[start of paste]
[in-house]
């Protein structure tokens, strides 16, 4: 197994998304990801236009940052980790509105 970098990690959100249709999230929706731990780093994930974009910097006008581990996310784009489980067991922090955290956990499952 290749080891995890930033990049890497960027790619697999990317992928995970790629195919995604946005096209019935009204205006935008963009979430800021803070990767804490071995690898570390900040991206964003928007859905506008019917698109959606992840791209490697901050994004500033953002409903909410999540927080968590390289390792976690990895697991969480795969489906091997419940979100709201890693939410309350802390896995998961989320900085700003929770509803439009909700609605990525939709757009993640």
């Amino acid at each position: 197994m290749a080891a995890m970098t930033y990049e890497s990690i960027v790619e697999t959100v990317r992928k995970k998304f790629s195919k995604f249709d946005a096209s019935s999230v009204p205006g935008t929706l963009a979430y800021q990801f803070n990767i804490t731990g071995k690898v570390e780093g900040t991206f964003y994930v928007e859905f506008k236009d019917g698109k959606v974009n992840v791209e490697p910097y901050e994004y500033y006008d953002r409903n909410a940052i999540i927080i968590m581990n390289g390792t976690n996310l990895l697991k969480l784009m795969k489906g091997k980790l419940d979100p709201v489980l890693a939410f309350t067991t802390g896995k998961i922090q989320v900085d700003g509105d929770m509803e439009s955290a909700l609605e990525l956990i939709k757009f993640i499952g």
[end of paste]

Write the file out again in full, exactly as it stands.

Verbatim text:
[in-house]
């Protein structure tokens, strides 16, 4: 197994998304990801236009940052980790509105 970098990690959100249709999230929706731990780093994930974009910097006008581990996310784009489980067991922090955290956990499952 290749080891995890930033990049890497960027790619697999990317992928995970790629195919995604946005096209019935009204205006935008963009979430800021803070990767804490071995690898570390900040991206964003928007859905506008019917698109959606992840791209490697901050994004500033953002409903909410999540927080968590390289390792976690990895697991969480795969489906091997419940979100709201890693939410309350802390896995998961989320900085700003929770509803439009909700609605990525939709757009993640």
């Amino acid at each position: 197994m290749a080891a995890m970098t930033y990049e890497s990690i960027v790619e697999t959100v990317r992928k995970k998304f790629s195919k995604f249709d946005a096209s019935s999230v009204p205006g935008t929706l963009a979430y800021q990801f803070n990767i804490t731990g071995k690898v570390e780093g900040t991206f964003y994930v928007e859905f506008k236009d019917g698109k959606v974009n992840v791209e490697p910097y901050e994004y500033y006008d953002r409903n909410a940052i999540i927080i968590m581990n390289g390792t976690n996310l990895l697991k969480l784009m795969k489906g091997k980790l419940d979100p709201v489980l890693a939410f309350t067991t802390g896995k998961i922090q989320v900085d700003g509105d929770m509803e439009s955290a909700l609605e990525l956990i939709k757009f993640i499952g």